Sherlock HolmesIt was not only the writer’s art that was suffering, though. Holmes had become more than a character: he had taken on a life of his own. Increasingly, Conan Doyle was dismayed by the seeming paradox of his success: in the minds of readers the more real Holmes became, the less the author seemed to exist. In the end, he realised he had no choice: to live once more he had to kill his creation.

In December 1893, six years after the first Holmes story, The Final Problem was published. It remains unique. Unlike the other stories, there was no problem to be solved, no helpless individual wrongly accused, no clues, no denouement. No, with Conan Doyle’s quarry squarely in his sights, this was something different. More reminiscent of Shelley’s Frankenstein than any detective story, on this occasion, Holmes was the one pursued, ostensibly by Professor Moriarty, but even more so by the man who had given him lifeblood and who now only wanted blood…

As news of Holmes’ extinction at the Reichenbach Falls broke across the world, it was to produce a numbed shock, followed, for some, by mourning. In contrast, Conan Doyle felt only relief, glee even—he was free at last. Or, so he thought.

Because, as we know, Holmes, was not to die, or, shall we say, could not be killed; instead, he was to rise from the Reichenbach Falls, stronger than ever, triumphant even. Within a few years, and more than ever a prisoner to his creation, Conan Doyle was once again writing detective tales and was to do so until the day he died.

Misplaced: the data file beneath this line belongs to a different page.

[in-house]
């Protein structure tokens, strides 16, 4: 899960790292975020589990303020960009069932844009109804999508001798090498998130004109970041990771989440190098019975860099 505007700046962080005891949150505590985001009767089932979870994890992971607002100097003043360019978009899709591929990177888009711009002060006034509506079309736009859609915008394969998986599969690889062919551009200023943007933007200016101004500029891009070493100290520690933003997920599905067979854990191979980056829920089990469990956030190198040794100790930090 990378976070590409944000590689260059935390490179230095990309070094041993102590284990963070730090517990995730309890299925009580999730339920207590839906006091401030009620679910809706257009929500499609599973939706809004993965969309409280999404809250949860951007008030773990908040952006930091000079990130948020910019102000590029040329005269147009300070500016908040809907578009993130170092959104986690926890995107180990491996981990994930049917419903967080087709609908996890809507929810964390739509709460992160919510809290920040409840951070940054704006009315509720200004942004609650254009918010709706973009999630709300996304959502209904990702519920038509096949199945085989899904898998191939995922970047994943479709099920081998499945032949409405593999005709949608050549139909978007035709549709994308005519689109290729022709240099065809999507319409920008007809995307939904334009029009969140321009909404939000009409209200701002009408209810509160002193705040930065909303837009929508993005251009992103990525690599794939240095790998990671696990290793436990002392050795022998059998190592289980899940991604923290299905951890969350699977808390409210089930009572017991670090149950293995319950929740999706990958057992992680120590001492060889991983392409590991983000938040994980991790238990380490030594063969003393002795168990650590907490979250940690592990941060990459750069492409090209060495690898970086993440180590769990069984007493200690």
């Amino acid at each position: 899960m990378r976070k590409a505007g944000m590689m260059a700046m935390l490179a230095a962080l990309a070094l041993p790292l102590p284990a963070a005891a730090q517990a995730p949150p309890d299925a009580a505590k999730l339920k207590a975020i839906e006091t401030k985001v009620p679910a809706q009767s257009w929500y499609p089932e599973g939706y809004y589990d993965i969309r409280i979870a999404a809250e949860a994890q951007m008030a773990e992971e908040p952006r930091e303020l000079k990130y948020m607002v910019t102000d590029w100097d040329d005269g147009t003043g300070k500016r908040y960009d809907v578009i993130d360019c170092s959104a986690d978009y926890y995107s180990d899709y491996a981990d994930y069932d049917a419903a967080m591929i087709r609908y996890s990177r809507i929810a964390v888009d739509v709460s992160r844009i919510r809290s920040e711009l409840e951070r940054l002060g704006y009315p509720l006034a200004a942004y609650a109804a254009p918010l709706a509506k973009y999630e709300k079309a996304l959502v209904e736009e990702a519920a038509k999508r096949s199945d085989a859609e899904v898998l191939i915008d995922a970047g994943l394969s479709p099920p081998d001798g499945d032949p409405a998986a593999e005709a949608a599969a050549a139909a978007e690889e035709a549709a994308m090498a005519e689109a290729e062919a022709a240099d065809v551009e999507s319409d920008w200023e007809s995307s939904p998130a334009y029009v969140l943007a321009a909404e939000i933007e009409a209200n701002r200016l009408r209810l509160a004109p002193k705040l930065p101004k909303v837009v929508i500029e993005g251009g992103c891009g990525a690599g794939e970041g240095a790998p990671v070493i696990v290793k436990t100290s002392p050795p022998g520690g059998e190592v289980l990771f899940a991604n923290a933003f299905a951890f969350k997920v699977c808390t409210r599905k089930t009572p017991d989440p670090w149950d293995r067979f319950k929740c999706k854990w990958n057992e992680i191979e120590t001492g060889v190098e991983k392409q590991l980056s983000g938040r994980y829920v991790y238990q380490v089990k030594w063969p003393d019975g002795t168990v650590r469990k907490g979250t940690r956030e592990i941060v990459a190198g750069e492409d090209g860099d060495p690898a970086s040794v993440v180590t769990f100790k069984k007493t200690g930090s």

There were to be no further attempts at escape. Locked into a reality he detested, Conan Doyle began earnestly to search elsewhere for a release; but, instead of looking to his discarded Catholic faith, he found himself peering into the darkness that hung over Baker Street.

In 1935, G.K. Chesterton wrote an essay entitled, “Sherlock Holmes the God.” In it he stated the following about the cult then surrounding Holmes: “It is getting beyond a joke. The hobby is hardening into a delusion…. The real inference is that Sherlock Holmes really existed and that Conan Doyle never existed. If posterity only reads these latter books, it will certainly suppose them to be serious. It will imagine that Sherlock Holmes as a man. But he was not; he was only a god.”

There is only one God, however, and all others masquerading as such are but demons. Chesterton, right on so many things, and especially on the unforeseen consequences of worshiping other “gods,” of whatever hue, knew that such dalliances could only ever end with insanity, or tragedy, or both.

Was 221b Baker Street really the center of crime solving? A place of refuge from the horrors that stalked the fog filled London streets? Or, was it the seat of something else, much darker and more menacing, someone, or something, slowly driving insane those who came within reach?

When murderous intent is aroused it must find an outlet, but what if the “someone” you are trying to kill doesn’t appear to exist? Unable to finish off his nemesis, Mr. Sherlock Holmes, and forced to perpetually pay homage to him, Conan Doyle went off with the fairies, literally. In 1917, two girls declared they had photographs purporting to be of “fairies.” Few believed them, Conan Doyle did; later, he was to publish a book entitled The Coming of the Fairies. As Chesterton had pointed out on an earlier occasion, when one stops believing in God it’s not that one believes in nothing but rather in anything, and it was into this void that Conan Doyle now stepped.